Why Isn’t My Bite Perfect Even Though My Crown Fits?
You’ve just gotten your crown fitted, and now it’s time to show the world your perfect smile! But, you might notice that while your crown fits perfectly, your bite may feel a little uncomfortable. You may be wondering “How is this possible?” The fact is that while a crown may fit, it still may need to be adjusted for your bite.
Why is this so?
- The technician who made the crown didn’t adjust the porcelain occlusion appropriately. This can happen since it’s difficult for the ceramicist to adjust for tiny discrepancies.
- The impressions can be distorted. These distortions are very difficult to detect with the naked eye, but when the plaster casts of your upper and lower jaw are mounted, your bite may end up slightly open.
- Dentists usually ask patients to bite into a bite index, and the idea is that you bite into it with your natural, habitual bite. If you move your teeth while biting into the index, incorrect mounting can occur.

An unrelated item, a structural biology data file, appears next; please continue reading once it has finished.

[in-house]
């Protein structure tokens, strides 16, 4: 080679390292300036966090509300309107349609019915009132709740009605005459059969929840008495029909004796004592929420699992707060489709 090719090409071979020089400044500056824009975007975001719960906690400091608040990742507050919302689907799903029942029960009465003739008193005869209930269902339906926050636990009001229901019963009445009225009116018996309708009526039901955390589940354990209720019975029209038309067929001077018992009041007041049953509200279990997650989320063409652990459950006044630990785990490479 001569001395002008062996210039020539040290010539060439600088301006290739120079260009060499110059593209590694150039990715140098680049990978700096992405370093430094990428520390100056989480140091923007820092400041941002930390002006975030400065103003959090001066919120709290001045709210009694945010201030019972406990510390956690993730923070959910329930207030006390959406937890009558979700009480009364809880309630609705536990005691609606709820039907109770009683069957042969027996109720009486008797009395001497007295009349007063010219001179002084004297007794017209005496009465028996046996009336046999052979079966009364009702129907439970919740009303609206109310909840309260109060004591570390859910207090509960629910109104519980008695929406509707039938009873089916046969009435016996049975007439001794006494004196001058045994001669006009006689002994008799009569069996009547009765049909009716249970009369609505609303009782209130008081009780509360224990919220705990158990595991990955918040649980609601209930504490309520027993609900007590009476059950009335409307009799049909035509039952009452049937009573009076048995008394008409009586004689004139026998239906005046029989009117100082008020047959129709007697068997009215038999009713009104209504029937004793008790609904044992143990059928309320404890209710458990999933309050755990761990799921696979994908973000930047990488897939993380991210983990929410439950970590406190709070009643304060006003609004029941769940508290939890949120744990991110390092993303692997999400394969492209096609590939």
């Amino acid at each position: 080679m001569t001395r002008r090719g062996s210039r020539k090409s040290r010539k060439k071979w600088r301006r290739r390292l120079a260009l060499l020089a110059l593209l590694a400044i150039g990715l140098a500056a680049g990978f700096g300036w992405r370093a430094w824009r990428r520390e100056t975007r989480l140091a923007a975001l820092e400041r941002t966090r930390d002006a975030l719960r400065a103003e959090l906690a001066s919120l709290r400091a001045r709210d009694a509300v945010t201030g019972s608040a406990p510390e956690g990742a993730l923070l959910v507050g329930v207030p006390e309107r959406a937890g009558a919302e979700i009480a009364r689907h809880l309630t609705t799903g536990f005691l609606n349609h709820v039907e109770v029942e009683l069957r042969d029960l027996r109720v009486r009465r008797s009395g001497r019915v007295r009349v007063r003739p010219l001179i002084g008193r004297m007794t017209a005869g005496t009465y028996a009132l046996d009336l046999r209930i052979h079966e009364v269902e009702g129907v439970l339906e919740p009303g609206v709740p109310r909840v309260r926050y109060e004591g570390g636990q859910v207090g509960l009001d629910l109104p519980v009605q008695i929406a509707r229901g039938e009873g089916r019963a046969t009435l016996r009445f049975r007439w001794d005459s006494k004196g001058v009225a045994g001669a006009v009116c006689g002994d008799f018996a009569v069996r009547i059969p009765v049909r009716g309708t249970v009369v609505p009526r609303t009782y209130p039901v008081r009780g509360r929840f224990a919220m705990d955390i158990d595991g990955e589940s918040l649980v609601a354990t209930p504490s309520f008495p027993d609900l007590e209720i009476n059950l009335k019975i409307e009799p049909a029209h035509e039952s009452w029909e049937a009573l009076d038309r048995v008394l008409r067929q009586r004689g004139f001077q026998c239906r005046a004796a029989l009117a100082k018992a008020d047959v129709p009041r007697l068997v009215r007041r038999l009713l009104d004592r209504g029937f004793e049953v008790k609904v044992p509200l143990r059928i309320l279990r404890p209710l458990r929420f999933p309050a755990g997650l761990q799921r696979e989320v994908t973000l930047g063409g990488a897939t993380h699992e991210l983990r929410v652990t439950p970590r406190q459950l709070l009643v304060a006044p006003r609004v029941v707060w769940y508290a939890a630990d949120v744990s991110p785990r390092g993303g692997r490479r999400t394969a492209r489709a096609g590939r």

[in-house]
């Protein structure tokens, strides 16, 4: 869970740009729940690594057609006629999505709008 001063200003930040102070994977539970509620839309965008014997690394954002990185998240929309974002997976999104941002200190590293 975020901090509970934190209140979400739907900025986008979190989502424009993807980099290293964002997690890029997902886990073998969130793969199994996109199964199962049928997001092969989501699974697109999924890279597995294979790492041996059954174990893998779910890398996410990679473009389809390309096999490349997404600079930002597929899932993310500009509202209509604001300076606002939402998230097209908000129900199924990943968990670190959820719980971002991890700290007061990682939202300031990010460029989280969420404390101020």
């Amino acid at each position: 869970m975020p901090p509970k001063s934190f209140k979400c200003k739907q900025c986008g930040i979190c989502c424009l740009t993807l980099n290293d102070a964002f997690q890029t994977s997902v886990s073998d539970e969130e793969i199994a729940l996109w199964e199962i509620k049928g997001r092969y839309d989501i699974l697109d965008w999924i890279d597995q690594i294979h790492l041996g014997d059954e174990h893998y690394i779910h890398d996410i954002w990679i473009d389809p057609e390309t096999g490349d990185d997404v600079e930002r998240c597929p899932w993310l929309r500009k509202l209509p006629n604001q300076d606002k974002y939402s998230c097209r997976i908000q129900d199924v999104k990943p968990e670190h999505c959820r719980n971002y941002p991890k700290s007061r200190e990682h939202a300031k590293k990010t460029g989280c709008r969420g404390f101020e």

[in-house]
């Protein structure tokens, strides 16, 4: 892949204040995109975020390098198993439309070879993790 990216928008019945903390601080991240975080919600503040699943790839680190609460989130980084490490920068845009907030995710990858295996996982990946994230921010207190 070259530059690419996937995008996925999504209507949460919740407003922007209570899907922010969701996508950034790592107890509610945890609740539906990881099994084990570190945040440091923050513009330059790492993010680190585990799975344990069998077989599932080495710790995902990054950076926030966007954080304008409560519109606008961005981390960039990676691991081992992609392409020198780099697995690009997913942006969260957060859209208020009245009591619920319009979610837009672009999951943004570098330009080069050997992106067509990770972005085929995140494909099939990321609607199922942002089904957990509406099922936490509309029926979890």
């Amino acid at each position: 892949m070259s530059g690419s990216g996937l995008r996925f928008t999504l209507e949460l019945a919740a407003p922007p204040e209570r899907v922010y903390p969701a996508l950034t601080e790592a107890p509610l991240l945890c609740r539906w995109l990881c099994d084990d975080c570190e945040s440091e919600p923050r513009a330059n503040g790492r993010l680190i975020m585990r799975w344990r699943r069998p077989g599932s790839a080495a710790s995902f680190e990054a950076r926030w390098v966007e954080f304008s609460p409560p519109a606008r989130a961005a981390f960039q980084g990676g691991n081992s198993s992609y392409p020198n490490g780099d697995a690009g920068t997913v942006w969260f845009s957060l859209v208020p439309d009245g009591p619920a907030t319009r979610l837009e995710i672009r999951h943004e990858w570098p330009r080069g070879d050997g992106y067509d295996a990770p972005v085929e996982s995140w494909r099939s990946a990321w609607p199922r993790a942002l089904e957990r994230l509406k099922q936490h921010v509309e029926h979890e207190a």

Many dentists will make small adjustments and observations while fitting a crown to ensure that it fits well, such as comparing how the teeth meet both with the crown in place and with it removed, which should be the same. At the end of the day, it’s vital to communicate discomfort or irregularity in your bite with your dentist; the more you communicate, the better the end result will be!
A common question many dental patients have (especially older patients) is why they have dark spaces between their teeth. Dental professionals commonly refer to these as “black triangles,” which tend to show themselves as you get older, but can occur at any age.
Why do they occur?
Keeping your teeth clean and sparkling with braces is a difficult task, to say the least. It seems many believe it’s either impossible or close to it to keep clean, bright teeth and healthy gums with wearing braces. This couldn’t be further from the truth! Use these tips and tricks to keep a clean, bright healthy smile while wearing braces:
Bleeding gums when brushing is a far more common occurrence than you might think; it’s usually simply because your gums are inflamed. While inflamed gums can sometimes be linked to an infection or a serious systemic problem like leukemia or a virus, the likely cause is gingivitis. The good news? This can be eliminated by improving your oral care at home, or with a thorough dental cleaning by your dentist!